While professional investors have been working to counteract the risk of currency devaluation for years, retail investors are only now starting to see the benefits.

‘The great benefit we see with currency-hedged ETFs is that they really do help to lower your portfolio volatility,’ says Smith. ‘So it's quite a good risk tool.

‘If you take a lot of retail investors — and even people who believe they are quite experienced - they think that if you buy a Japanese ETF in sterling, that they have exposure to sterling and not the yen. But of course, that's not true.

‘However, currency hedging is quite difficult. It's not something you can go into blindly.’

Smith adds that around half of the S&P 500 companies are based outside of the US, so index-tracking investors are less exposed to currency fluctuations than they might think. Furthermore, currency-hedged ETFs tend to have slightly higher fees than other ETFs, so they may not be suitable for everyone.

  1. The ‘elephants’

The big index-tracking ETFs have never been more popular. In fact, analysts have begun to describe the most popular FTSE 100 and S&P 500 ETFs as ‘elephants,’ due to their sheer size. The iShares Core FTSE 100 UCITS ETF has net assets of more than £4.8 billion,7 and had returned 13.99% in the year ending 31 July 2017. On the other side of the pond, the Vanguard S&P 500 ETF8 has total net assets of more than $338.3 billion and a one-year return of 16% in the year ending 31 July 2017.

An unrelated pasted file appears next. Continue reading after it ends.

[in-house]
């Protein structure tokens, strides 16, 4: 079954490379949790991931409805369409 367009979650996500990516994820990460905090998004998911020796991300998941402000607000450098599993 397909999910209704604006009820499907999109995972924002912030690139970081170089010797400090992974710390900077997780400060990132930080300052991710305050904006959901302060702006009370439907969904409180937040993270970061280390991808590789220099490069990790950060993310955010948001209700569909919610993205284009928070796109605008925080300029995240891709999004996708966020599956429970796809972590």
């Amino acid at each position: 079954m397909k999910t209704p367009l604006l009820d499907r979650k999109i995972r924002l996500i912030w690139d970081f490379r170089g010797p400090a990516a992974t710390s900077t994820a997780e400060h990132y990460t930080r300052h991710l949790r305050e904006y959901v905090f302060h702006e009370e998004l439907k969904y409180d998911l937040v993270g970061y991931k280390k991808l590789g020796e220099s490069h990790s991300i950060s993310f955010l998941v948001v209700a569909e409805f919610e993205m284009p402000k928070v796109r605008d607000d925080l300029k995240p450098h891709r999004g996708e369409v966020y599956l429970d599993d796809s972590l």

The combination of high inflows and double-digit returns can prove irresistible to investors, so these big ETFs are likely to remain popular for the foreseeable future. Or at least until the next stock market crash.

Read more: Six of the best US ETFs

This information has been prepared by IG, a trading name of IG Markets Limited. In addition to the disclaimer below, the material on this page does not contain a record of our trading prices, or an offer of, or solicitation for, a transaction in any financial instrument. IG accepts no responsibility for any use that may be made of these comments and for any consequences that result. No representation or warranty is given as to the accuracy or completeness of this information. Consequently any person acting on it does so entirely at their own risk. Any research provided does not have regard to the specific investment objectives, financial situation and needs of any specific person who may receive it. It has not been prepared in accordance with legal requirements designed to promote the independence of investment research and as such is considered to be a marketing communication. Although we are not specifically constrained from dealing ahead of our recommendations we do not seek to take advantage of them before they are provided to our clients. See full non-independent research disclaimer and quarterly summary.

Open an account now